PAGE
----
The Ministry of Environment has placed disposal bins for used batteries at an additional eight supermarkets in Phnom Penh to encourage people to avoid throwing them away with their regular garbage because batteries are technically classified as hazardous waste.
The ministry said that the disposal bins are now in place at markets such as the Sorya Shopping Mall, Plaza, Lucky Supermarkets, Exchange Square Eden Garden, Olympia, Stung Meanchey Thmey, TK and the Marts at Total and Tela gas stations.
“In the future, the Ministry of Environment will continue to expand the scope of disposal bins for used batteries in more important locations in provinces across the country. The ministry also calls on all people to continue participating in and helping to promote this battery waste collection project so that our environment has no battery waste,” the ministry added.
In July, the ministry set up battery disposal bins at locations such as Chip Mong NORO Mall, Chip Mong Bak Touk, Borey Peng Huoth Boeung Snor, PTT Gas Station & Cafe Amazon near Olympic Stadium, Star Mart at the Bokor traffic light and at Phsar Toch.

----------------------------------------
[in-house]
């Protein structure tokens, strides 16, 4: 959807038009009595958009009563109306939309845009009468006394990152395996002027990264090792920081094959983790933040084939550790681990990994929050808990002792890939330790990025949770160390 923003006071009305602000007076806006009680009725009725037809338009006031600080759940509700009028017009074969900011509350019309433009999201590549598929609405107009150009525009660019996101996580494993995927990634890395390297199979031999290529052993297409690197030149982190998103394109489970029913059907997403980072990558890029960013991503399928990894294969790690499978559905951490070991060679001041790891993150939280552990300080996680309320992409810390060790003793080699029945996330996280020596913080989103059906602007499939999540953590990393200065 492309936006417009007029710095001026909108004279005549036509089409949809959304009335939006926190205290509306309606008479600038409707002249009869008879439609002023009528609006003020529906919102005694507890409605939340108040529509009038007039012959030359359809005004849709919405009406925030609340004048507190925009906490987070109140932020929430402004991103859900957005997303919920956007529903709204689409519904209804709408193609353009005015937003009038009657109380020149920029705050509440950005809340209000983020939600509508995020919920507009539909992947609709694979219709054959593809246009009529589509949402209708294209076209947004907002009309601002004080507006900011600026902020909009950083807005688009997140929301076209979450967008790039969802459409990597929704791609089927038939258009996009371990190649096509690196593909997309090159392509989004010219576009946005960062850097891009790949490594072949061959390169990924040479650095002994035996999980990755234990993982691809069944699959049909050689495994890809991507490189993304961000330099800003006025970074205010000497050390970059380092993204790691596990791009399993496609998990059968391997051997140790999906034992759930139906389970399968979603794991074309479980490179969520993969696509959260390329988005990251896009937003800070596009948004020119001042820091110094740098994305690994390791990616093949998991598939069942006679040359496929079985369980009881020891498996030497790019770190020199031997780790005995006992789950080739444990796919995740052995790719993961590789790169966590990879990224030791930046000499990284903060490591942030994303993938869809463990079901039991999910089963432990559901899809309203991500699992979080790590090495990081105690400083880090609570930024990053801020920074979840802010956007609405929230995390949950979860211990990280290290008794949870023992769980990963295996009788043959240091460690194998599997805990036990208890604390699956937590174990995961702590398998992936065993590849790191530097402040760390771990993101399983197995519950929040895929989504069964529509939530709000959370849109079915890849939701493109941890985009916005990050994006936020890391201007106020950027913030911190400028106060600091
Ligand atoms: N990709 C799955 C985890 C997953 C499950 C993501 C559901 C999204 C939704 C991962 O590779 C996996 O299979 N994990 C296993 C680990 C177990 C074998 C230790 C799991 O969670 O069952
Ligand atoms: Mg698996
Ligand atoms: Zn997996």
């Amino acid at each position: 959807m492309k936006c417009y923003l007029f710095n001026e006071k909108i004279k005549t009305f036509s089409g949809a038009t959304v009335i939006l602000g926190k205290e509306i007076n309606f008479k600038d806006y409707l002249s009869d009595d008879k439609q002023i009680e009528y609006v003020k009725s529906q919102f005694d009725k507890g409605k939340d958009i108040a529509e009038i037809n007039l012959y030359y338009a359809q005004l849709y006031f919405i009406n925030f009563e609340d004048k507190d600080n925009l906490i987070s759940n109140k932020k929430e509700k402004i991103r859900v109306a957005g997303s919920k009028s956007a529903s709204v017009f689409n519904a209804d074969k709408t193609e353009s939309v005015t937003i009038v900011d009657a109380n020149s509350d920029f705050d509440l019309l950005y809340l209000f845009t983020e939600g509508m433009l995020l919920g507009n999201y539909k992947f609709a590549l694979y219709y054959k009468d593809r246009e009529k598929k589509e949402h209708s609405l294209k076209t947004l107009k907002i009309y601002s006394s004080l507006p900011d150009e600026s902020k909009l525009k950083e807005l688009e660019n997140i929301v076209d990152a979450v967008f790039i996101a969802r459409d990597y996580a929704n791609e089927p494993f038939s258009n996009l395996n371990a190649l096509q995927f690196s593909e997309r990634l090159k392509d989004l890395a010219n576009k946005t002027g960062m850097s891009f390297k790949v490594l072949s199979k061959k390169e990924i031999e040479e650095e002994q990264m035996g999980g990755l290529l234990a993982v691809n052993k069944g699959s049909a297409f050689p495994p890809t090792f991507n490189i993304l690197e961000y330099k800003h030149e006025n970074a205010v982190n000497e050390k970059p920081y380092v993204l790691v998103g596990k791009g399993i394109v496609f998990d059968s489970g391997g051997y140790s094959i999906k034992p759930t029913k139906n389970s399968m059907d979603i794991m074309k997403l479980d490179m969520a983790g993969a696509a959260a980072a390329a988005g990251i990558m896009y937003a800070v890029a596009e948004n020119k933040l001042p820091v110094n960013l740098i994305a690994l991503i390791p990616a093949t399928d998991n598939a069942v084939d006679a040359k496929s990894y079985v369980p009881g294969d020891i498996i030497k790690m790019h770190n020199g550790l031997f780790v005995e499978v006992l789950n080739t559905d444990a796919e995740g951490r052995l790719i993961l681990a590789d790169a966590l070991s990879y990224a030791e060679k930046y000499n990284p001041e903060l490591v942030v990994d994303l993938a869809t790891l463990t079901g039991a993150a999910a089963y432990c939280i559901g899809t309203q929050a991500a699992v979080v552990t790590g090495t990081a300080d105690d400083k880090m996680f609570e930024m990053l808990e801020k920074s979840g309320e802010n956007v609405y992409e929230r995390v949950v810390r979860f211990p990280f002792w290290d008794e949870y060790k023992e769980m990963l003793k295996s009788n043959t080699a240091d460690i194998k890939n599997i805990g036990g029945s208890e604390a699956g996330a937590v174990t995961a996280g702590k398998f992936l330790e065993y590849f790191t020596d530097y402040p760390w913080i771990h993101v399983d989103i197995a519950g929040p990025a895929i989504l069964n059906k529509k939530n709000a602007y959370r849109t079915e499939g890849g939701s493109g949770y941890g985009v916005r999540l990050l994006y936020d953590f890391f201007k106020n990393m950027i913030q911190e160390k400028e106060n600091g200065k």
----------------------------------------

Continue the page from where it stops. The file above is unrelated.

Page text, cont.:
The ministry said battery waste is classified as hazardous because it contains heavy metals such as mercury, lead, zinc, and nickel.
Sophal Laska, director of hazardous substance management under the general directorate of environmental protection at the Ministry of Environment, said that heavy metals in batteries can seriously harm human health and the environment when the substances spread into the environment because they are not stored properly.
“Hazardous substances in waste batteries cause harmful effects to human health, including kidney damage, osteoporosis, neurological damage, memory loss, infertility, infant and child development problems as well as many other chronic diseases,” he said.
He said putting battery waste in these designated disposal bins was a way for every person to do their part in the mitigation of battery waste impacts in Cambodia.
The environment ministry issued the first prakas on safe battery management in 2016, laying out specific guidelines on the collection, storage, treatment, delivery and disposal of batteries by households and businesses alike.
According to the prakas, those who violate the guidelines could be punished under the Law on Environmental Protection and Natural Resources Management.